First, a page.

The Carnegie Mellon University Libraries Project Management Office (PMO) has a staff of one — but that hasn’t stopped Director Ken Rose from orchestrating increasingly complex projects that impact the entire university. From redefining how projects are carried out to overseeing extensive system migrations, Rose plays a key part in initiatives that improve the capacity and workflow of staff and faculty at the Libraries and beyond, and his work is being noticed across campus.
Rose served as project manager for the Digital Collections Migration team, which received a nomination for the 2022 Teamwork and Collaboration Andy Award this fall for their collaboration, cooperation, and achievement. The team included Project Lead Julia Corrin, university archivist, and Technical/Developer Lead Chris Kellen, senior principal systems/software engineer. Also involved were Metadata Specialist Angelina Crowe, Web and Applications Developer Jonathan Kiritharan, and Digitization Projects Manager and Data Deposit Coordinator Ann Marie Mesco, Together, they moved 2.2 million files, 30 terabytes of digitized content, and 375,000 metadata records in the Libraries’ digital collections to a new platform, Islandora 8.
The University Libraries is one of the first libraries to implement the platform, and the owner of the largest repository in production. The sweeping scale of the project was aided greatly by Rose’s expert project management.
“This was an incredible team that pulled together to do 25 years of metadata remediation in about eighteen months,” Rose said. “My role was to bring some cohesion to what was really a lot of projects rolled into one, and make sure we were poised to get over the finish line. And we did — the whole team’s work paid off with a system that the Libraries and the university as a whole can all be proud of. We’re now seen as having one of the best systems out there for digital collections.”
Recently, Rose joined the inaugural Advisory Board of the Project Management Center of Excellence (CoE), a campus-wide collaboration to expand the availability of project management skills and capacity across Carnegie Mellon. The CoE aims to provide the knowledge, mentoring, and skill building opportunities to assist in developing and empowering employees who have project management responsibilities in their roles. Rose is creating content for an instructional course, and will also teach a session.
“I like to call it ‘project management for non-project managers,’” Rose explained. “We want to give people practical tools and methodologies that they can use in order to move their projects along to be more successful. A lot of my work is bringing project management to life by using real examples — what we’ve been successful at doing, and how.”
Partners from across campus have been impressed with Rose’s work on the project.
“Ken has played a huge role in the success of the CMU Project Management CoE. He brings a wealth of knowledge and experience,” said Larry C. Pickett, senior innovation consultant in the Business Innovation Office and co-chair of the CoE. “Moreover, Ken always has the best interest of the CoE group in mind. Collaboration is a part of his DNA — he’s a true CoE partner.”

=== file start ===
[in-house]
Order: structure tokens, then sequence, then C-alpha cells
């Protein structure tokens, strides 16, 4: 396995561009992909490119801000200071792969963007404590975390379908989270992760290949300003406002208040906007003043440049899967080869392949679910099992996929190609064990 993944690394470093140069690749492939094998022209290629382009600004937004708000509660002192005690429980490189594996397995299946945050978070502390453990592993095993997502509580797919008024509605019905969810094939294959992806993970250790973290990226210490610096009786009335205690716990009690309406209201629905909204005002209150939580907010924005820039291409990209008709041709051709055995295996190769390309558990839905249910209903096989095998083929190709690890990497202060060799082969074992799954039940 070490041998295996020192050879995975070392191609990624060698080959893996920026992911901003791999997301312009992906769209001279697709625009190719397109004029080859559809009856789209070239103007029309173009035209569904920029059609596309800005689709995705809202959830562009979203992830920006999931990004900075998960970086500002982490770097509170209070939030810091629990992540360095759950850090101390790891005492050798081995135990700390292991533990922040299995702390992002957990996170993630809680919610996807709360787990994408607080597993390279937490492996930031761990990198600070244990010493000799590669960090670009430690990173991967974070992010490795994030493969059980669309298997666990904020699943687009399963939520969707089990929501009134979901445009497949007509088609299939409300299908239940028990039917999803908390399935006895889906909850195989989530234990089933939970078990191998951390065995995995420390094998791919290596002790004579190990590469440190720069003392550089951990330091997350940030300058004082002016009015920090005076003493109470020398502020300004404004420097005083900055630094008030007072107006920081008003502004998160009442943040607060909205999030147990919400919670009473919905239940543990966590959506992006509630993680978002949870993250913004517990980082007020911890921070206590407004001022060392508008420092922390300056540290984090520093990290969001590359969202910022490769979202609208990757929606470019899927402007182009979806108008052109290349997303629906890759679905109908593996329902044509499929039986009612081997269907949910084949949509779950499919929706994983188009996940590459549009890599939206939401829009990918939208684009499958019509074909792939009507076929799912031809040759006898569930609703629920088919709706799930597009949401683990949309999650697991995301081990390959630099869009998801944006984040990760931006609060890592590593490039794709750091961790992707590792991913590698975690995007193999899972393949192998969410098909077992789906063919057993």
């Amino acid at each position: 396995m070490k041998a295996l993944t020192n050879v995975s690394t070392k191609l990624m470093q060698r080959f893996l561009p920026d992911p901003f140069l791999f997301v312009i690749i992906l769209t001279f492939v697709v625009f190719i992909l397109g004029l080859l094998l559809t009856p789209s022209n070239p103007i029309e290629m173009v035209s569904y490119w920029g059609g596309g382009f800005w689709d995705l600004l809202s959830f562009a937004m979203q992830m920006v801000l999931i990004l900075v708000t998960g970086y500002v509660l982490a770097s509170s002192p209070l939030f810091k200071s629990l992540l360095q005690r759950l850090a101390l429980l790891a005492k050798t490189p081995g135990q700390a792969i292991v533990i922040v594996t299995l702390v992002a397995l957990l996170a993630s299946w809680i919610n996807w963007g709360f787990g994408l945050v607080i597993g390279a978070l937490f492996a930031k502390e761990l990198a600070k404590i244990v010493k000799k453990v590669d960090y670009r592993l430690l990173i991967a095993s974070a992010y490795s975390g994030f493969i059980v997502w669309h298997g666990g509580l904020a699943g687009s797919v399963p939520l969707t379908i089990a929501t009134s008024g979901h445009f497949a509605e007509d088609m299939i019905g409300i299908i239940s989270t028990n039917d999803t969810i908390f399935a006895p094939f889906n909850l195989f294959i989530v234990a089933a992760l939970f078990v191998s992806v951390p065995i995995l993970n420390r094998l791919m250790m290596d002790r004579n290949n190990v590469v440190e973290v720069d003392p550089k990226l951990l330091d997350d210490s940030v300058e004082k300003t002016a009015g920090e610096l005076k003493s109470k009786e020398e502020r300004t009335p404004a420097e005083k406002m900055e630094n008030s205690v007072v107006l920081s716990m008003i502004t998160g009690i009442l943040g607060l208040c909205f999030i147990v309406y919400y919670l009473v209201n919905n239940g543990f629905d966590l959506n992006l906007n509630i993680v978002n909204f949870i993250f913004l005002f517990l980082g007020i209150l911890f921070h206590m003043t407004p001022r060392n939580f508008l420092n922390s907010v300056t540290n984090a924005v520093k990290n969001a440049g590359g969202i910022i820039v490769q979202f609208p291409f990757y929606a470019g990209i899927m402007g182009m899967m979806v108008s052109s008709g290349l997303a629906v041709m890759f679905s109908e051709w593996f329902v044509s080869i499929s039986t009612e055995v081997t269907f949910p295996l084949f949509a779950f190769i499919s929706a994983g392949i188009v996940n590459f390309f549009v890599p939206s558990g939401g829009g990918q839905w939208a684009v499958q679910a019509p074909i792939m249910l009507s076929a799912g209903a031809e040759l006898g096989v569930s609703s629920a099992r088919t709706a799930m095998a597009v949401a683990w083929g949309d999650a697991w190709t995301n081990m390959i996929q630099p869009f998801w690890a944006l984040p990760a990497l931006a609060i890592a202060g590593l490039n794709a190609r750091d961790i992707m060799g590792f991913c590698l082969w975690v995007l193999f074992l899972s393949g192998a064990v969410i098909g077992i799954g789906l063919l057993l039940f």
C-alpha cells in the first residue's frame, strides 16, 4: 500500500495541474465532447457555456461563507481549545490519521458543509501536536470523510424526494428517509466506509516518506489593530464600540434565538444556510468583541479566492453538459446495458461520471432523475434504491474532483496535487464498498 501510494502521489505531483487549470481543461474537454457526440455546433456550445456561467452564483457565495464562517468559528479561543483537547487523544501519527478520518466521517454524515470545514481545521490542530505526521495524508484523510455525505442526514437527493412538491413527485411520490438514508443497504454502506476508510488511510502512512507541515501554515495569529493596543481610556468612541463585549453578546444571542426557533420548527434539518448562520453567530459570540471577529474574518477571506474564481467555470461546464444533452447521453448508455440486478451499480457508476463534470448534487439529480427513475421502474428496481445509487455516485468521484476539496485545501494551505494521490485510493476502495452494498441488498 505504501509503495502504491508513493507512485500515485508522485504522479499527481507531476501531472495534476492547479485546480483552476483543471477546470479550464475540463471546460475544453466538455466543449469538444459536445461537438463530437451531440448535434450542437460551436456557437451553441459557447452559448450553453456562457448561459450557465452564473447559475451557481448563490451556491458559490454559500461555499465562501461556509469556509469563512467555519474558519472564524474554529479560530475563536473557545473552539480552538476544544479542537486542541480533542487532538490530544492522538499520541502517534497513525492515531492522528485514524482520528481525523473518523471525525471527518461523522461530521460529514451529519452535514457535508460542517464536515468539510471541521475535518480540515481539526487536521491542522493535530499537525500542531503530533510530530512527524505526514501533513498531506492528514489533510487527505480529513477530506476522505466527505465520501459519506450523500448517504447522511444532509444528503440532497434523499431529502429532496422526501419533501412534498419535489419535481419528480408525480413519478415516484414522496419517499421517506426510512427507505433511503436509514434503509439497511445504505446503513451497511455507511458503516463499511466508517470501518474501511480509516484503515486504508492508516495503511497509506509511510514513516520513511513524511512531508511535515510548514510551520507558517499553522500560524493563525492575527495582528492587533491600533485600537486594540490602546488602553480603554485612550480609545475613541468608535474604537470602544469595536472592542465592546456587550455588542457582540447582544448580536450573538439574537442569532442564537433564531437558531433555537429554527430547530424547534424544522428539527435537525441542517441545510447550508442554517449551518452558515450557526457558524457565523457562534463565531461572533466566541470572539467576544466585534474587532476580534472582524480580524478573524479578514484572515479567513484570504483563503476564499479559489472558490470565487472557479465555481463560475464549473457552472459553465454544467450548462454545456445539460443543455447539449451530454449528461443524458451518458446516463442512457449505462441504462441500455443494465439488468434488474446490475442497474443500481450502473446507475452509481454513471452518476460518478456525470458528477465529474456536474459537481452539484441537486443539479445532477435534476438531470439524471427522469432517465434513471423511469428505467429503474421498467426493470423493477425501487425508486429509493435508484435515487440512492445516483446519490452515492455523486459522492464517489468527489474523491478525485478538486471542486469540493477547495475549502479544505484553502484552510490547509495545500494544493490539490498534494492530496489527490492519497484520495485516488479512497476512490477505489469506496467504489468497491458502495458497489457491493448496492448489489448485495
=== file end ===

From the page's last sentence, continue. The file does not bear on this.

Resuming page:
To keep the PMO running smoothly, Rose takes on a variety of roles. For some projects, like the Islandora migration, he serves as a project manager embedded on the team, and is an active participant from the moment the project kicks off until the completion of the final deliverables. On other projects, he acts as a consultant, helping with specific stages to get an idea off the ground or help a team overcome a specific barrier. Though he’s not embedded on the team for this sort of project, he is available throughout the process if issues arise.
“Ken Rose is a secret ingredient for the libraries. Project management isn’t just about tasks, deliverables, and deadlines; it is a very humanistic endeavor — it’s all about cooperation, compromise, and co-creation,” said Associate Dean of Research and Innovation Brian Mathews. “Under Ken’s leadership, the CMU Libraries is becoming a lab for project management.”
Rose also helps faculty and staff improve their workflow and processes, by looking for opportunities to streamline, automate, and track more efficiently. Finally, he manages the Libraries’ project management platform, Airtable.
Another ongoing project is the effort to expand the research information management system Elements across campus. The Elements team, led by Principal Systems Analyst Jason Glenn, is building a database that tracks faculty research and publications across the entire campus, for easy reference and data visualization. The team works closely with each college and department to identify and build specialized tools and data structures that elevate engagement and meet their individual needs.
Rose has helped guide a number of other initiatives, including the Libraries’ email migration from Outlook to Google with co-facilitator Rashid Siddiqui, and implementing new workflows for purchase orders and facility requests in the Libraries’ business office. He also collaborated with the Robotics Project, and with Systems Manager Rashid Siddiqui and Computing Services to move Hunt Library’s servers to Cyert Hall. And this spring, he plans to pursue his Project Management Professional (PMP) certification from the Project Management Institute, a globally recognized credential that proves he has the wide-ranging expertise to lead projects for any organization and in any industry.
by Sarah Bender, Communications Coordinator